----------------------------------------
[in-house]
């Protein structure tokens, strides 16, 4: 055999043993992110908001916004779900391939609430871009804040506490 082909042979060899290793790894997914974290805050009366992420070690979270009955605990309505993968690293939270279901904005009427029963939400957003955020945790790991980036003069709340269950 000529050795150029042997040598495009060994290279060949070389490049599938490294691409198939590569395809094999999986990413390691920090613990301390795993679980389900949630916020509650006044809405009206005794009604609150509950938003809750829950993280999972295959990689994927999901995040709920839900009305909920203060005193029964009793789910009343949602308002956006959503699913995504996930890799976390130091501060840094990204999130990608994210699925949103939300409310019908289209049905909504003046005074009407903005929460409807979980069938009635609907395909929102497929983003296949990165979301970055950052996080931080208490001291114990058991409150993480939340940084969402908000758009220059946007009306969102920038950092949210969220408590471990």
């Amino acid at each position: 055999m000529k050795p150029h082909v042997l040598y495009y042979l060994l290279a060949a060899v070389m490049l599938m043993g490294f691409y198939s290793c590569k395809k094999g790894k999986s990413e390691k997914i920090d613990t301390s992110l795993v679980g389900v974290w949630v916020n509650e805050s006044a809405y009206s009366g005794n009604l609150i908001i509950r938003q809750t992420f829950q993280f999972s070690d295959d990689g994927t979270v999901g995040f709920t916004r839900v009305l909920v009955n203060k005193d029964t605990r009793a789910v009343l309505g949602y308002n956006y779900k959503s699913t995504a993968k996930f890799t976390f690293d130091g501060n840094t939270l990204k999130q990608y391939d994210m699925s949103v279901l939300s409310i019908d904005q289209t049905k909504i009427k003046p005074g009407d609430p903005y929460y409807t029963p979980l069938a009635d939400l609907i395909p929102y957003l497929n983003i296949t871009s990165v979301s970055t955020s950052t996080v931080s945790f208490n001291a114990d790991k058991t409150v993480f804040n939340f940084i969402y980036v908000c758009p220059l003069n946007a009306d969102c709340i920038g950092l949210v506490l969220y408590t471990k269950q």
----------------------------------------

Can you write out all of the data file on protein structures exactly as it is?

[in-house]
């Protein structure tokens, strides 16, 4: 055999043993992110908001916004779900391939609430871009804040506490 082909042979060899290793790894997914974290805050009366992420070690979270009955605990309505993968690293939270279901904005009427029963939400957003955020945790790991980036003069709340269950 000529050795150029042997040598495009060994290279060949070389490049599938490294691409198939590569395809094999999986990413390691920090613990301390795993679980389900949630916020509650006044809405009206005794009604609150509950938003809750829950993280999972295959990689994927999901995040709920839900009305909920203060005193029964009793789910009343949602308002956006959503699913995504996930890799976390130091501060840094990204999130990608994210699925949103939300409310019908289209049905909504003046005074009407903005929460409807979980069938009635609907395909929102497929983003296949990165979301970055950052996080931080208490001291114990058991409150993480939340940084969402908000758009220059946007009306969102920038950092949210969220408590471990």
């Amino acid at each position: 055999m000529k050795p150029h082909v042997l040598y495009y042979l060994l290279a060949a060899v070389m490049l599938m043993g490294f691409y198939s290793c590569k395809k094999g790894k999986s990413e390691k997914i920090d613990t301390s992110l795993v679980g389900v974290w949630v916020n509650e805050s006044a809405y009206s009366g005794n009604l609150i908001i509950r938003q809750t992420f829950q993280f999972s070690d295959d990689g994927t979270v999901g995040f709920t916004r839900v009305l909920v009955n203060k005193d029964t605990r009793a789910v009343l309505g949602y308002n956006y779900k959503s699913t995504a993968k996930f890799t976390f690293d130091g501060n840094t939270l990204k999130q990608y391939d994210m699925s949103v279901l939300s409310i019908d904005q289209t049905k909504i009427k003046p005074g009407d609430p903005y929460y409807t029963p979980l069938a009635d939400l609907i395909p929102y957003l497929n983003i296949t871009s990165v979301s970055t955020s950052t996080v931080s945790f208490n001291a114990d790991k058991t409150v993480f804040n939340f940084i969402y980036v908000c758009p220059l003069n946007a009306d969102c709340i920038g950092l949210v506490l969220y408590t471990k269950q």